Aid to be privatised - with bonuses for bosses

THE first "ethical" privatisation is being planned by the Government. Proceeds of the partial sell-off of the Commonwealth Development Corporation will be used to pay for overseas aid projects and there could be bonuses for executives who achieve its "ethical" aims in helping the economies of poor countries.

Clare Short, Secretary of State for International Development, is preparing to include a 60 per cent sell-off of the corporation, a state-owned company which invests in poor countries, in the Queen's Speech.

The Government does not want to involve itself in the day- to-day running of the new private company. But the Independent on Sunday has learnt that it plans to impose tough penalties on managers who stray from the corporation's ethical aims.

A letter from Ms Short shows that she favours "sanctions" for managers who break a tough code of development criteria after the corporation is privatised.

The sanctions could include demotion, or even dismissal. The Department for International Development is also considering granting bonuses, such as those given to salesman, to those bosses who achieve the "ethical" aims of the corporation.

The letter, which detailed plans for selling part of the corporation, was sent last month to the general director of Traidcraft Exchange, a charity which advises companies on fair trade in business overseas.

"We are at the moment considering what sanctions might be appropriate for non-compliance with the agreed policies," the letter said. "While this proposal on its own may not be sufficient to ensure compliance, there may be some scope for a link between development performance and remuneration, and we will look further at whether that might be useful."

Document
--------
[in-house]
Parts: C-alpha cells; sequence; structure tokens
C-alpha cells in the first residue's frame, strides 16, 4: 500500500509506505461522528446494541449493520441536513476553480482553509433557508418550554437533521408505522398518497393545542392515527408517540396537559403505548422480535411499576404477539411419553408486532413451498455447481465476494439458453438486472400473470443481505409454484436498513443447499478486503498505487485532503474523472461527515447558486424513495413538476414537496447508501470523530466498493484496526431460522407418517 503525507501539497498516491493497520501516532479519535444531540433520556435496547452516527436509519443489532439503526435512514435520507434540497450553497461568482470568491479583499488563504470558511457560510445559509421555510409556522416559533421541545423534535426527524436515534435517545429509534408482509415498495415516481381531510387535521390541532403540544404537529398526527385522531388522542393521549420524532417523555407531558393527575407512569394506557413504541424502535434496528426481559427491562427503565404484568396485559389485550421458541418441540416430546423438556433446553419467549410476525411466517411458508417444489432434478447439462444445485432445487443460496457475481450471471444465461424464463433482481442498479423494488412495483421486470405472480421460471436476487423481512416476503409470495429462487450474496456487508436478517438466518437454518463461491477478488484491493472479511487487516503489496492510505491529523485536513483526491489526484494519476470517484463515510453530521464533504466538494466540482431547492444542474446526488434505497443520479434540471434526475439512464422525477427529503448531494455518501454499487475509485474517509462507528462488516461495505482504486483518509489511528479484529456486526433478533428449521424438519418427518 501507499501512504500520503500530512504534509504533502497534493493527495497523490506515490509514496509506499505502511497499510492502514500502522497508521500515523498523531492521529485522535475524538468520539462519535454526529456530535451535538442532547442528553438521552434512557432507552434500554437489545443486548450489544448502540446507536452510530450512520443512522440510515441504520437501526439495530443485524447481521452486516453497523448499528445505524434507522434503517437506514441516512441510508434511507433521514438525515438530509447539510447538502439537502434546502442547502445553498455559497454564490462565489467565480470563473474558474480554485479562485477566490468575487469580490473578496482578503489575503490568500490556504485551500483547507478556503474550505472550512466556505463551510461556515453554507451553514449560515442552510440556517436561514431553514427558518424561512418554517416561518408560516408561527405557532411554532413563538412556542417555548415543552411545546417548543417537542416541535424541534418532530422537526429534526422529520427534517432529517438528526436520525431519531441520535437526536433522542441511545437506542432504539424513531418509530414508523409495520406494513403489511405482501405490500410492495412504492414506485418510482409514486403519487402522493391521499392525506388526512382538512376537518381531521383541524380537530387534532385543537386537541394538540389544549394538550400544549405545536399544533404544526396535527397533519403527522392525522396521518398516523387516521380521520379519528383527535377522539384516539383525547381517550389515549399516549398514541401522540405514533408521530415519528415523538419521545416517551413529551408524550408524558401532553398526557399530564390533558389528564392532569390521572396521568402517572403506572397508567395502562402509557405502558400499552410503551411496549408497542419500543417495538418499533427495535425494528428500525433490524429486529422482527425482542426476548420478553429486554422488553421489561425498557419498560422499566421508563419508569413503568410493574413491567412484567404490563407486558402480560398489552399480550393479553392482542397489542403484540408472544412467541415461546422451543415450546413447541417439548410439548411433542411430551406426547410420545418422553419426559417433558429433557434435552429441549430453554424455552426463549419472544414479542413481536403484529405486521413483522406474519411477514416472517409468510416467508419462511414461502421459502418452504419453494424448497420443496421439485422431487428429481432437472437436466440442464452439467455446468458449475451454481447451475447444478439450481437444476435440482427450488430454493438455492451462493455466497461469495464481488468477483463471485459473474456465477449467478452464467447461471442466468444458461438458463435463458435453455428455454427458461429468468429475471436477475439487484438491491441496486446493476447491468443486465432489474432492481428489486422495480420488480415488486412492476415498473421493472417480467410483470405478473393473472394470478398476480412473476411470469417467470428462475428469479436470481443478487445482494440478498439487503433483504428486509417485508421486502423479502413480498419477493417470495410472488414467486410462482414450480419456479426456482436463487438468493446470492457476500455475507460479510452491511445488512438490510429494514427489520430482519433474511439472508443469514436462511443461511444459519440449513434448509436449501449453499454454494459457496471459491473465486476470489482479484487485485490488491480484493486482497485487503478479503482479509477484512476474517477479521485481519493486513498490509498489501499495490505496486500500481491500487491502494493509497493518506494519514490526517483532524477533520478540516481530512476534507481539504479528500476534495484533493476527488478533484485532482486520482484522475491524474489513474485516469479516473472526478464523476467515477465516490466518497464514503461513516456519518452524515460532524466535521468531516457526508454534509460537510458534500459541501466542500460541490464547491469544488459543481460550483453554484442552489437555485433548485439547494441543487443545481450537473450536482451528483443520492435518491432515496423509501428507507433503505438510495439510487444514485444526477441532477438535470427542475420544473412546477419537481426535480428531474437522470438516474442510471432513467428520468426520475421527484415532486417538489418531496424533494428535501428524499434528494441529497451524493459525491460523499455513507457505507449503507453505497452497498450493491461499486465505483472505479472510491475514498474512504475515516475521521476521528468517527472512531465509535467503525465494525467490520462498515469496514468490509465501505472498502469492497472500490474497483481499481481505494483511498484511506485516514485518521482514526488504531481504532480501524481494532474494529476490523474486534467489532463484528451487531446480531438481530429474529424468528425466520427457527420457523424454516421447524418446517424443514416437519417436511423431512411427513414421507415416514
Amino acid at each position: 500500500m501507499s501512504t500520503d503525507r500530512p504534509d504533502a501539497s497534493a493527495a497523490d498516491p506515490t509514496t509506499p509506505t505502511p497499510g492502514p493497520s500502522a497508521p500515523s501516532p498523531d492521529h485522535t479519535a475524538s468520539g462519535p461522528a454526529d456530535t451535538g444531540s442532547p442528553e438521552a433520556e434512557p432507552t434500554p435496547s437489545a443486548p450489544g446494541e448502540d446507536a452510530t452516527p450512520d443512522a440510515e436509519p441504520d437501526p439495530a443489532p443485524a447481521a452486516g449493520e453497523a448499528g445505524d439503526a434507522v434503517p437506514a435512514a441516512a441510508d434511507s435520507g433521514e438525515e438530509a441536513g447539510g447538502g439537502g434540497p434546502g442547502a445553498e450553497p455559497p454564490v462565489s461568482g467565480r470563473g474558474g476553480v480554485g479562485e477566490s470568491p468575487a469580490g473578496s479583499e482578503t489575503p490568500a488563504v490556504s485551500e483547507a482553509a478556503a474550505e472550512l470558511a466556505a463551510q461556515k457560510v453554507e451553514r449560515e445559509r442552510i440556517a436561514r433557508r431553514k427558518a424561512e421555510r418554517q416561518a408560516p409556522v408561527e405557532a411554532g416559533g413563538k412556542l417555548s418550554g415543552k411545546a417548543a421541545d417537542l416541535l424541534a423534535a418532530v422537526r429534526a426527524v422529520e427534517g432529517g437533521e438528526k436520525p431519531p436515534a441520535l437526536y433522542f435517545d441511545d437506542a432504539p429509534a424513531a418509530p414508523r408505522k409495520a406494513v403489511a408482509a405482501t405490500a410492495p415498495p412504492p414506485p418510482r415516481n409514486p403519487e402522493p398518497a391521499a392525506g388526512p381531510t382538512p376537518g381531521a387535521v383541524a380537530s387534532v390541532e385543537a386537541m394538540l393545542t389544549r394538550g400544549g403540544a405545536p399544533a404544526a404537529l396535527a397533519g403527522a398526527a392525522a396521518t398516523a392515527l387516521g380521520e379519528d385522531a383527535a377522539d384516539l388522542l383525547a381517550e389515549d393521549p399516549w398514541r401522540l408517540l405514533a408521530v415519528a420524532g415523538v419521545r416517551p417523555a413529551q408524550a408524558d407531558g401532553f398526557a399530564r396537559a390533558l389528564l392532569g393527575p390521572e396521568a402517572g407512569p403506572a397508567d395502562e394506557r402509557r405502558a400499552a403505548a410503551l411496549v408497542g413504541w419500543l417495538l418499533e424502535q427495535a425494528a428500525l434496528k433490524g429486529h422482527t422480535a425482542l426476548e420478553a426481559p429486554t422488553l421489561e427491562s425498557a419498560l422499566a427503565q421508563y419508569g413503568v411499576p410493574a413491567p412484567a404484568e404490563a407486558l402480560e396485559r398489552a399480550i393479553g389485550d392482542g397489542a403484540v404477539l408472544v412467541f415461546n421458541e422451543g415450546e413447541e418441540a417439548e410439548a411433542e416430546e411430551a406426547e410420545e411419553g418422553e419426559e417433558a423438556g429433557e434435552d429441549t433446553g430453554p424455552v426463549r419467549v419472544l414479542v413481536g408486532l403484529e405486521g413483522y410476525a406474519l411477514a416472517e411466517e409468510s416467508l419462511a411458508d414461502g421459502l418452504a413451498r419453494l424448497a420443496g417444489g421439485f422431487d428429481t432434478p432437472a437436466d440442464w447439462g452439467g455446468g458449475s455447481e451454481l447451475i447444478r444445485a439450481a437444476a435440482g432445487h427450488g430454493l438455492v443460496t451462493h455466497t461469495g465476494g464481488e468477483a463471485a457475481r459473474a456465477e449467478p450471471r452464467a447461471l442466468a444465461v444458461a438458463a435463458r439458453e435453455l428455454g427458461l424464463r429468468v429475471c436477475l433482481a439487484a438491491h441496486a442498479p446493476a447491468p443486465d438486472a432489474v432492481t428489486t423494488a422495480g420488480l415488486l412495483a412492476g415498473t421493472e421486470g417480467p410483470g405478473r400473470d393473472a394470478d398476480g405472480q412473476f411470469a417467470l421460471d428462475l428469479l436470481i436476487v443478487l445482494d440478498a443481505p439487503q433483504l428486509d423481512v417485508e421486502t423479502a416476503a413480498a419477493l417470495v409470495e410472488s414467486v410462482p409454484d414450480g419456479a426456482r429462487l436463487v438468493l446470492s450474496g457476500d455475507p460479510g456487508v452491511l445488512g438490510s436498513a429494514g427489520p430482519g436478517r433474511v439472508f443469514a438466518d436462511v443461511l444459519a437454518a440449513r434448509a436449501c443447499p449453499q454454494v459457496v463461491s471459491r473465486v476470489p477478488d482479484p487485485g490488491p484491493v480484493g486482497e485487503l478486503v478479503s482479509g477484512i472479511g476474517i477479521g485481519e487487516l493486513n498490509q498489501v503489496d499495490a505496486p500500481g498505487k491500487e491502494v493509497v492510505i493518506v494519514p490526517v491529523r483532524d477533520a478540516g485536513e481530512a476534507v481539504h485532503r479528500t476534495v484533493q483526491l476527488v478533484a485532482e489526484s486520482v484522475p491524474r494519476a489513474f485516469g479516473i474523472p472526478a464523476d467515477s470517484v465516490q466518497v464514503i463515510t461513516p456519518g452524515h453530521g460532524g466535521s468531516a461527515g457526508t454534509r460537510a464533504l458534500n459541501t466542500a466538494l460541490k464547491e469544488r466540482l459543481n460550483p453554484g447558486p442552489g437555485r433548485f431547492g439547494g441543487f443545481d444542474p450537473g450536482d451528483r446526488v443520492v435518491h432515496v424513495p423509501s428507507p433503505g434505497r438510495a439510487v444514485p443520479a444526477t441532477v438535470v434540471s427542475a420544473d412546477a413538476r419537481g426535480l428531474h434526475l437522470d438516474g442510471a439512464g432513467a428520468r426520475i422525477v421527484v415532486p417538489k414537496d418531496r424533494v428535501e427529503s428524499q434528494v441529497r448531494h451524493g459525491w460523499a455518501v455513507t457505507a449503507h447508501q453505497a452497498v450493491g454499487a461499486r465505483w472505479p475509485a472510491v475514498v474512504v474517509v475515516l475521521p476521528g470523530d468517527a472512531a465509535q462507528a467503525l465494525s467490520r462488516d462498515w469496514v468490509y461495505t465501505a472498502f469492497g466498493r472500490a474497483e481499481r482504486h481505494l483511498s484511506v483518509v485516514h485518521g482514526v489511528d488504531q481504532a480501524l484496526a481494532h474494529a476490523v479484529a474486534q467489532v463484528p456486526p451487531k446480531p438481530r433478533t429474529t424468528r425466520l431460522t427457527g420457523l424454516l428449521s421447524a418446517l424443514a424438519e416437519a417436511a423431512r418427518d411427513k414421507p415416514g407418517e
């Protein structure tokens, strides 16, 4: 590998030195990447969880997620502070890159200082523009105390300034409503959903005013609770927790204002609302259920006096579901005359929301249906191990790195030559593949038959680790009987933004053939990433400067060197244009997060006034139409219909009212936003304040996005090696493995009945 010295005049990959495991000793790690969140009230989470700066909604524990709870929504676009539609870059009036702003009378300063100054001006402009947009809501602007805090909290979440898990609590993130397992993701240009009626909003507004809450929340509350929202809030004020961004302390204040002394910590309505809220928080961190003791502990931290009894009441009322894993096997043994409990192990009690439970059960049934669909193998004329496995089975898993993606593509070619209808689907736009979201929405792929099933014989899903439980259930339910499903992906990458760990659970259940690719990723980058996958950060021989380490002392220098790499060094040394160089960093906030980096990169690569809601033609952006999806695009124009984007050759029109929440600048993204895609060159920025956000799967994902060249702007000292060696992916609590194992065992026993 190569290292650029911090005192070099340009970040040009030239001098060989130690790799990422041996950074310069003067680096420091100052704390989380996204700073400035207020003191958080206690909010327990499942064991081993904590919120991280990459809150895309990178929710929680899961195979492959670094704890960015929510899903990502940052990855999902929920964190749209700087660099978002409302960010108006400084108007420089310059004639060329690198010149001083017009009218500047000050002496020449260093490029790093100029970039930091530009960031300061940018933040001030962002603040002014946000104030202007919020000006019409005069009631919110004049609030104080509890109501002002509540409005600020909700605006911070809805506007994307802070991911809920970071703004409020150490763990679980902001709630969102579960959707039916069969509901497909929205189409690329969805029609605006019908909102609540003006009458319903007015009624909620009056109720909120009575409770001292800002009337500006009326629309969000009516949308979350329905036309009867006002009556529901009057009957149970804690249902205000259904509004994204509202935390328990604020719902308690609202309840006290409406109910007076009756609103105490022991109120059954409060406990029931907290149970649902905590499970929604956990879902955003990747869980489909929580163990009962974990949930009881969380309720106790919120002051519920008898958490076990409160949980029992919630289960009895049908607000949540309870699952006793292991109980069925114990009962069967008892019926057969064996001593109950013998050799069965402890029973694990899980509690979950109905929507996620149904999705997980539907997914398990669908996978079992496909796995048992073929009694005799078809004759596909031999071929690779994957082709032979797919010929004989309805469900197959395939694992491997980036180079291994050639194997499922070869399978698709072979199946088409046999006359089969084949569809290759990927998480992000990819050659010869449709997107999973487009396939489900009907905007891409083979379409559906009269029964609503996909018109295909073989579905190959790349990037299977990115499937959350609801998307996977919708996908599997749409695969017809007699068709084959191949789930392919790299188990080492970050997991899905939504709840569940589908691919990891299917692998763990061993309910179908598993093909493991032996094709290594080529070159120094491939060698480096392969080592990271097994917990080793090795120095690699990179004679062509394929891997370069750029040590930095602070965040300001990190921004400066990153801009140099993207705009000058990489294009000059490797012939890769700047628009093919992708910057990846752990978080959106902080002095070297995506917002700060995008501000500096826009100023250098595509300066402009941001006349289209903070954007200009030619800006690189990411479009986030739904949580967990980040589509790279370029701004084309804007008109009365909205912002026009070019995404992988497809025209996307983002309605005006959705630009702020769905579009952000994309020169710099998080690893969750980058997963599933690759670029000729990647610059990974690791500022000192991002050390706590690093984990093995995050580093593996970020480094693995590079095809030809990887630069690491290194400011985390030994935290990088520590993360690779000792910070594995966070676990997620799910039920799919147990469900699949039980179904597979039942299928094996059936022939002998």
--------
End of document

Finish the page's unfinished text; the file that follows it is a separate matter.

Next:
The corporation was formed in 1948 as the Colonial Development Agency, to invest in commercial projects in the poorest regions of the British Empire. It is now run by the Department for International Development and has $2.6bn (pounds 1.6m) of investments in countries such as Zambia, Honduras and Pakistan.

The corporation, which also manages businesses abroad, is banned from involvement in tobacco, gambling, nuclear power and pornography. It must spend 70 per cent of its money in poor countries.

"We specialise in poorer developing countries. But we believe strongly that all our investments have to be entirely commercial," a spokesman said. "A business wouldn't be sustainable unless it is commercial, but in showing we have a track record of success we hope to attract other investors over time. We couple that commercial approach with an ethical approach."

Civil servants are drafting a White Paper to enable the corporation to become a private company. Its new status will help it to borrow on more commercial terms, without its loans affecting the Government's Public Sector Borrowing Requirement.

The Government will retain a "golden share" in the new public company, giving it the power to veto any proposed changes to the company's investment and ethical aims. However, ministers do not want to be seen to be interfering in running it and aim to take only two seats on the board.

Proceeds from the sale will go to the Department of International Development for aid projects.

The corporation put up the money to develop the world's largest white fish farm on Lake Kariba in Zambia. It has also invested in mobile phone networks in Egypt and Africa and plans projects in Cuba next year.

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